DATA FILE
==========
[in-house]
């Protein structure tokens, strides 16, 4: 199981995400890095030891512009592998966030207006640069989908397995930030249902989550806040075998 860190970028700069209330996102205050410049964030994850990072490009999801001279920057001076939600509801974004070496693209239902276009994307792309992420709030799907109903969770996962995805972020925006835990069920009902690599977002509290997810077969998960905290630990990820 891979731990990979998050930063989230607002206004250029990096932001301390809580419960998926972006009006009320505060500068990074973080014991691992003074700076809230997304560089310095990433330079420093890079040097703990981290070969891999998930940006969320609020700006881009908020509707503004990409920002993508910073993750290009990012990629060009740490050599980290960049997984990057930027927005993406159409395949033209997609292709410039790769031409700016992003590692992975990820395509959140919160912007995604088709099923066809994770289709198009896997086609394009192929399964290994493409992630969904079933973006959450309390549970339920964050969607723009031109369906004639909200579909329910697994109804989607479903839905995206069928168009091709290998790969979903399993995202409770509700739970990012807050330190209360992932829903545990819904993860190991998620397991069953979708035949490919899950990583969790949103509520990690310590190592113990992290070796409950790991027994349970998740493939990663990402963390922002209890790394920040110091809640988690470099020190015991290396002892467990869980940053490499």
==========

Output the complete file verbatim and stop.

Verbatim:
[in-house]
């Protein structure tokens, strides 16, 4: 199981995400890095030891512009592998966030207006640069989908397995930030249902989550806040075998 860190970028700069209330996102205050410049964030994850990072490009999801001279920057001076939600509801974004070496693209239902276009994307792309992420709030799907109903969770996962995805972020925006835990069920009902690599977002509290997810077969998960905290630990990820 891979731990990979998050930063989230607002206004250029990096932001301390809580419960998926972006009006009320505060500068990074973080014991691992003074700076809230997304560089310095990433330079420093890079040097703990981290070969891999998930940006969320609020700006881009908020509707503004990409920002993508910073993750290009990012990629060009740490050599980290960049997984990057930027927005993406159409395949033209997609292709410039790769031409700016992003590692992975990820395509959140919160912007995604088709099923066809994770289709198009896997086609394009192929399964290994493409992630969904079933973006959450309390549970339920964050969607723009031109369906004639909200579909329910697994109804989607479903839905995206069928168009091709290998790969979903399993995202409770509700739970990012807050330190209360992932829903545990819904993860190991998620397991069953979708035949490919899950990583969790949103509520990690310590190592113990992290070796409950790991027994349970998740493939990663990402963390922002209890790394920040110091809640988690470099020190015991290396002892467990869980940053490499």